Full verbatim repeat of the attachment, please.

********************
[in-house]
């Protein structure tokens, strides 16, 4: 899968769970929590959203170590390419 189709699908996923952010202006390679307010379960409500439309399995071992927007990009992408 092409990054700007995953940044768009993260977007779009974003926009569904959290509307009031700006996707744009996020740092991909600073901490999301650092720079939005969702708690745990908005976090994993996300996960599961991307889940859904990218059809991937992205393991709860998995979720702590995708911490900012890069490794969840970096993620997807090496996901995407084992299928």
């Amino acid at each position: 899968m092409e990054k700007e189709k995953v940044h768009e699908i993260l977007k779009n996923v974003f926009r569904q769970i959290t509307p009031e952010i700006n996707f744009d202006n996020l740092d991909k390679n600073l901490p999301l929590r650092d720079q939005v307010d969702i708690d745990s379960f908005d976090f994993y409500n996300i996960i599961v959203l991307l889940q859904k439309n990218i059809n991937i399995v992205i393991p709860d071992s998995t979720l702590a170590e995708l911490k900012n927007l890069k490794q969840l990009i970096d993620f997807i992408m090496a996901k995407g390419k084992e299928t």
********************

[in-house]
């Protein structure tokens, strides 16, 4: 899968769970929590959203170590390419 189709699908996923952010202006390679307010379960409500439309399995071992927007990009992408 092409990054700007995953940044768009993260977007779009974003926009569904959290509307009031700006996707744009996020740092991909600073901490999301650092720079939005969702708690745990908005976090994993996300996960599961991307889940859904990218059809991937992205393991709860998995979720702590995708911490900012890069490794969840970096993620997807090496996901995407084992299928």
């Amino acid at each position: 899968m092409e990054k700007e189709k995953v940044h768009e699908i993260l977007k779009n996923v974003f926009r569904q769970i959290t509307p009031e952010i700006n996707f744009d202006n996020l740092d991909k390679n600073l901490p999301l929590r650092d720079q939005v307010d969702i708690d745990s379960f908005d976090f994993y409500n996300i996960i599961v959203l991307l889940q859904k439309n990218i059809n991937i399995v992205i393991p709860d071992s998995t979720l702590a170590e995708l911490k900012n927007l890069k490794q969840l990009i970096d993620f997807i992408m090496a996901k995407g390419k084992e299928t």